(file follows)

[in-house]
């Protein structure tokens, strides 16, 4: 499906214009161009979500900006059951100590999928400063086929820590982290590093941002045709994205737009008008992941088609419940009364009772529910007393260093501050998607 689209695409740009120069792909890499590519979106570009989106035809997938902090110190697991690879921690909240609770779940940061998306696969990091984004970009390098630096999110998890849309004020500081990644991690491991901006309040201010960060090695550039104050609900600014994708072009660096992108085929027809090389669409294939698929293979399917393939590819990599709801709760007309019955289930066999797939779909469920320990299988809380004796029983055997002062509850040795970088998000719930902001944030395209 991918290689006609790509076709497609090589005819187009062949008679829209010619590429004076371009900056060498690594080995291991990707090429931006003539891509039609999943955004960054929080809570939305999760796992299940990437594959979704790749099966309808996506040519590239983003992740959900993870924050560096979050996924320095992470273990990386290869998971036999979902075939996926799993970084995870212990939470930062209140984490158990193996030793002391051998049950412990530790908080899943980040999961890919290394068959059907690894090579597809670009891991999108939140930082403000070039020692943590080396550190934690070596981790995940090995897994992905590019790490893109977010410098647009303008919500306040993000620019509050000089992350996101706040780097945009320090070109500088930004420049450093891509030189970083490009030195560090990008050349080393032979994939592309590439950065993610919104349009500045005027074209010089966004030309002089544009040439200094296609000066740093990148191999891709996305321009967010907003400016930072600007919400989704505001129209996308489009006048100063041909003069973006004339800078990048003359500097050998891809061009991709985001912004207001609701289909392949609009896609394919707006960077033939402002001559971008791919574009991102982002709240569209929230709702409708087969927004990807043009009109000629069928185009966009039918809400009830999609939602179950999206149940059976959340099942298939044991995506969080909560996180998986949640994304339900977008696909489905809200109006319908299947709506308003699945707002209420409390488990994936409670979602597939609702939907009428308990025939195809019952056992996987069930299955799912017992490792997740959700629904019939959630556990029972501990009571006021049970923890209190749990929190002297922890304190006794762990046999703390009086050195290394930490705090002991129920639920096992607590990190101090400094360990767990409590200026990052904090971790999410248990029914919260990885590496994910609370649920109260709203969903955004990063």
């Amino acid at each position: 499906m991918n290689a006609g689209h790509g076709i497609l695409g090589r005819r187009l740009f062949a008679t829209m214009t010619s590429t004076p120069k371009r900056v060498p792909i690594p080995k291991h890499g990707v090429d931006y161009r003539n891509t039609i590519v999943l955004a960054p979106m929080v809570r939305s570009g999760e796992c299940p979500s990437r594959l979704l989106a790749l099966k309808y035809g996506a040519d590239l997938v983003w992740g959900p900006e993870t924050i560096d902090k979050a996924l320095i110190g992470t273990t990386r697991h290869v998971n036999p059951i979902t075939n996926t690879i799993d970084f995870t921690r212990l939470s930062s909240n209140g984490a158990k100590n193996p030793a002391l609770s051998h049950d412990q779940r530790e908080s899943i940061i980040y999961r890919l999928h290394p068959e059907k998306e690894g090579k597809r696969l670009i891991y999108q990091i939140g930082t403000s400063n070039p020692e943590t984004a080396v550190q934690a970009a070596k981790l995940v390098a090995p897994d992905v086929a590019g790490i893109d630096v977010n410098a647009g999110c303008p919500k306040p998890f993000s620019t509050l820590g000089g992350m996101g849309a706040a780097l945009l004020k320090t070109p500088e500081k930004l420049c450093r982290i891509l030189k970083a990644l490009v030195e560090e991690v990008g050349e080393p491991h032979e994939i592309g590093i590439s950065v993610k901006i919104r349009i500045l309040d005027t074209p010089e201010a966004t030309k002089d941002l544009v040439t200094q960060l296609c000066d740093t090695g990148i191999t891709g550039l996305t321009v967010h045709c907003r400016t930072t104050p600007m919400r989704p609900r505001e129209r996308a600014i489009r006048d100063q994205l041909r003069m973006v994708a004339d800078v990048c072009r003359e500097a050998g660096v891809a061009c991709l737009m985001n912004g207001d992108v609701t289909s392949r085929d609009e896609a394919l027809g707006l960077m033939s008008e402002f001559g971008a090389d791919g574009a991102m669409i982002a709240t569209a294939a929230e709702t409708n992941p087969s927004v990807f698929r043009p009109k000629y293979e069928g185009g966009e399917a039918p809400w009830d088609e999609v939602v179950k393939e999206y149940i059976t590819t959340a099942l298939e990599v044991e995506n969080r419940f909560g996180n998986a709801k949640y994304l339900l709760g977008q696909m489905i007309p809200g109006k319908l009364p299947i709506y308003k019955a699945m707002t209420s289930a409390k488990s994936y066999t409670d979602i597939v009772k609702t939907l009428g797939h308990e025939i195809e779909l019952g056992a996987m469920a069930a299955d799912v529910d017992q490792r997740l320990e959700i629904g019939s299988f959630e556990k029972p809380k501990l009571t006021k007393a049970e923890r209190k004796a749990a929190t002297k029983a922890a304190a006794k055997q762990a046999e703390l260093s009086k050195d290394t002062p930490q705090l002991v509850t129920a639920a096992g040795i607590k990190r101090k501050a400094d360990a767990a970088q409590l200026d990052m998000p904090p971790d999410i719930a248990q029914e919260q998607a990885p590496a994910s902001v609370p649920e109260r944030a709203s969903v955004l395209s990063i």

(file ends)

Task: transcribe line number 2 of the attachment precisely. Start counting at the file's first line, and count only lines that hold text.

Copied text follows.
């Protein structure tokens, strides 16, 4: 499906214009161009979500900006059951100590999928400063086929820590982290590093941002045709994205737009008008992941088609419940009364009772529910007393260093501050998607 689209695409740009120069792909890499590519979106570009989106035809997938902090110190697991690879921690909240609770779940940061998306696969990091984004970009390098630096999110998890849309004020500081990644991690491991901006309040201010960060090695550039104050609900600014994708072009660096992108085929027809090389669409294939698929293979399917393939590819990599709801709760007309019955289930066999797939779909469920320990299988809380004796029983055997002062509850040795970088998000719930902001944030395209 991918290689006609790509076709497609090589005819187009062949008679829209010619590429004076371009900056060498690594080995291991990707090429931006003539891509039609999943955004960054929080809570939305999760796992299940990437594959979704790749099966309808996506040519590239983003992740959900993870924050560096979050996924320095992470273990990386290869998971036999979902075939996926799993970084995870212990939470930062209140984490158990193996030793002391051998049950412990530790908080899943980040999961890919290394068959059907690894090579597809670009891991999108939140930082403000070039020692943590080396550190934690070596981790995940090995897994992905590019790490893109977010410098647009303008919500306040993000620019509050000089992350996101706040780097945009320090070109500088930004420049450093891509030189970083490009030195560090990008050349080393032979994939592309590439950065993610919104349009500045005027074209010089966004030309002089544009040439200094296609000066740093990148191999891709996305321009967010907003400016930072600007919400989704505001129209996308489009006048100063041909003069973006004339800078990048003359500097050998891809061009991709985001912004207001609701289909392949609009896609394919707006960077033939402002001559971008791919574009991102982002709240569209929230709702409708087969927004990807043009009109000629069928185009966009039918809400009830999609939602179950999206149940059976959340099942298939044991995506969080909560996180998986949640994304339900977008696909489905809200109006319908299947709506308003699945707002209420409390488990994936409670979602597939609702939907009428308990025939195809019952056992996987069930299955799912017992490792997740959700629904019939959630556990029972501990009571006021049970923890209190749990929190002297922890304190006794762990046999703390009086050195290394930490705090002991129920639920096992607590990190101090400094360990767990409590200026990052904090971790999410248990029914919260990885590496994910609370649920109260709203969903955004990063």